It’s not something we all think about, but for a younger or more inexperienced drivers, in particular, anxieties can rear their head when they are behind the wheel. Even adults who have been driving for years can be anxious when driving, especially if they’ve had a long break from owning a car, don’t regularly drive or have suffered a traumatic experience. Even just the terrifying news stories of car crashes and deaths can be enough to make someone overly nervous of the road or even getting into a car.
I’ve definitely been a nervous and anxious driver and to some extent I still am. After losing a friend to a car accident when I was 18 and then having a near miss of a car accident when we went to place flowers where her death happened, I was really shook up! It took me years to be able to drive down that road again as the fear would set in. Whether it’s linked to my mum having a terrible accident that scared her off driving for years, or a car ploughing into me on a roundabout when I was heavily pregnant (and the man just shouting at me even though he was in the wrong and there was a witness), I’ve always had a slight fear of roundabouts and I will make sure I have plenty of time to go. I hate going in the fast lane at a roundabout and would rather take my time and drive in the slow lane in case I can’t speed up quick enough to overtake everyone and then my heart starts beating too fast and I panic.
For me I’ve found the more I drive the better I get. I face the fear head on and try to have confidence and it works. I learn to be realistic about accidents and realise deaths by car accident are very rare and perhaps I’ve just been very unlucky to know four people to have died in car accidents. The more I drive the more confident I am in my own driving ability and I am able to avoid idiot drivers and accidents by driving so sensibly myself. It’s probably only in the past couple of years that I’ve felt more sure of myself when driving, though I still avoid a parallel park at all costs!
Learning methods to calm your anxiety is essential, but often relaxation techniques may not prove to be so useful when you’re hurtling down a long stretch of road at 60 miles an hour and need to concentrate on the road! So, with that in mind, what can we all do to make sure that we are tackling the road, not just with a healthy mind-set, but a focused and productive attitude? Plus we may need to drive to go about our daily business, so it’s very important we try to find ways to calm our driving anxiety or at least manage it without becoming a danger to ourselves or nervous wreck.
Understand your stressful triggers
This is the most important part of addressing your own anxieties when it comes to driving. Your triggers are what set you off down an anxious spiral. By understanding what these triggers are, you can better prepare yourself for the tasks that lie ahead. It may be an emotional thing, or it may be a physical issue. But understanding your triggers will help you to stop these problems in their tracks before they overwhelm you. Breathing techniques are one of the many ways you can calm yourself down.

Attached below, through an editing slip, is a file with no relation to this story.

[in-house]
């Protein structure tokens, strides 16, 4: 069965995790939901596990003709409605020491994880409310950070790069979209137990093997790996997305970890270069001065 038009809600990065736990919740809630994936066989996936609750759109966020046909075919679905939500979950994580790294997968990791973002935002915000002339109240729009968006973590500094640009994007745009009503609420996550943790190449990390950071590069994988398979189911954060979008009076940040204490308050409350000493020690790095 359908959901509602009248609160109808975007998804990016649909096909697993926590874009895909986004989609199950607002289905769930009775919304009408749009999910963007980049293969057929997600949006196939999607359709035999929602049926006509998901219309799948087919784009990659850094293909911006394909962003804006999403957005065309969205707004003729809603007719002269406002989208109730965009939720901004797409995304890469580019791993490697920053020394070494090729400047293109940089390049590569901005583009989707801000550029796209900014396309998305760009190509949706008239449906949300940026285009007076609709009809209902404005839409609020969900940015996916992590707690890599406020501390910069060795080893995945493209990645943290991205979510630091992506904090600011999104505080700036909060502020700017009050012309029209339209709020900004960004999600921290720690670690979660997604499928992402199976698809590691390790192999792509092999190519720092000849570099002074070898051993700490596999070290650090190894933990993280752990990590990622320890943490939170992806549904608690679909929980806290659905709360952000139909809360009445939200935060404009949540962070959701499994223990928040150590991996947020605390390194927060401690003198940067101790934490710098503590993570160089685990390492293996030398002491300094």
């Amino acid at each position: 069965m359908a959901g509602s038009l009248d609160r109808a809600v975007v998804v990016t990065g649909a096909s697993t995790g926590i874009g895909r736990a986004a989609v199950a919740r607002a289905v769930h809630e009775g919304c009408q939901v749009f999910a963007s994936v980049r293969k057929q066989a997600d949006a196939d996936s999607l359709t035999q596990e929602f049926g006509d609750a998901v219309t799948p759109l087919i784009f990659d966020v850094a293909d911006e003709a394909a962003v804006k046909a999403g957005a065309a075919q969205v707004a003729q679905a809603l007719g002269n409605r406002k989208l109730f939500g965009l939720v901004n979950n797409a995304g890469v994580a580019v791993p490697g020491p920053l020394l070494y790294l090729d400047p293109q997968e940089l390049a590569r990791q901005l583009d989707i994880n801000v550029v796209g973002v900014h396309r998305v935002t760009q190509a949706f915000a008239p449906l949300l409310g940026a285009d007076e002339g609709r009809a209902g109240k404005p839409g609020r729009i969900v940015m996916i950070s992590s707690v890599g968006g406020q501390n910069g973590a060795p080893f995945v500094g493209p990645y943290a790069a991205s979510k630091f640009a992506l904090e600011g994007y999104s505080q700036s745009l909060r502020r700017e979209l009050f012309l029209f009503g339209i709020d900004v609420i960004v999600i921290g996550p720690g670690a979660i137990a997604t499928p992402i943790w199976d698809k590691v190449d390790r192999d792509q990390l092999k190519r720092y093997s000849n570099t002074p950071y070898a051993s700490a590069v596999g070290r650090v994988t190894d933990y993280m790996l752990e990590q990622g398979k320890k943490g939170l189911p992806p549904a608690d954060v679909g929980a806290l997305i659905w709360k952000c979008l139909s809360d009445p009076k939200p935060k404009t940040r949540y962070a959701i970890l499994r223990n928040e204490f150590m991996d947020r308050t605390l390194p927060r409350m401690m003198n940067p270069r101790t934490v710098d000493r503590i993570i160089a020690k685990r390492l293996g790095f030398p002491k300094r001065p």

People driving too close to me, as they want to speed, is one of my triggers. I do my best to ignore them now and not keep looking in my mirror to see them. If they want to drive like an idiot they can, but I won’t be forced to speed just because they want to break the law. If on a dangerous road and I can pull over, such as a winding country road, then I will pull over and let them overtake. This stops my heart from racing and puts my concentration back on the road instead of them.
Make adequate preparation time
If you are piling the pressure on yourself, and you are trying to undertake a demanding journey, it’s far better for you to prepare yourself mentally and physically to ensure that your focus is entirely on the road. For example, if you are undertaking a long journey, especially to somewhere you’ve never been before, the types of roads you are going to be driving on will be made easier thanks to tools like Google Maps, but also by having a far better understanding of what you are doing will make life easier. After all, if you get alerts on your phone of where there are traffic build-ups, you can avoid these areas, so it minimizes your journey stress overall. Using a sat-nav has helped me massively when driving to unfamiliar places.
Take a break if you need to
Above all else, safety needs to be your priority. If you are tired, take a break; if you are feeling distracted, that all important 10 minutes away from the car environment will be beneficial to you in so many ways. It’s far better for you to have your focus 100% on the road, rather than end up going down the devastating legal pathway if you accidentally hurt someone, and a personal injury lawyer is called upon to sue you for every penny you’ve got. You can’t drive if you are distracted, so pull into the services and take a break. Refresh, recuperate and then drive when you feel calmer. And while this may be overstating the case somewhat, a lot of people need reminding of the fact that a car is a dangerous thing, and as evidenced by the amount of distracted driving we see nowadays, it’s a lesson for every single one of us to calm down and keep our focus on the road.
As driving anxiety is something that can overcome us quite quickly, we can benefit from finding the best techniques to calm our own unique anxieties. Safety is paramount when it comes to our own driving skills, and it’s something that, whether you are experienced, or a novice, you can certainly benefit from learning.
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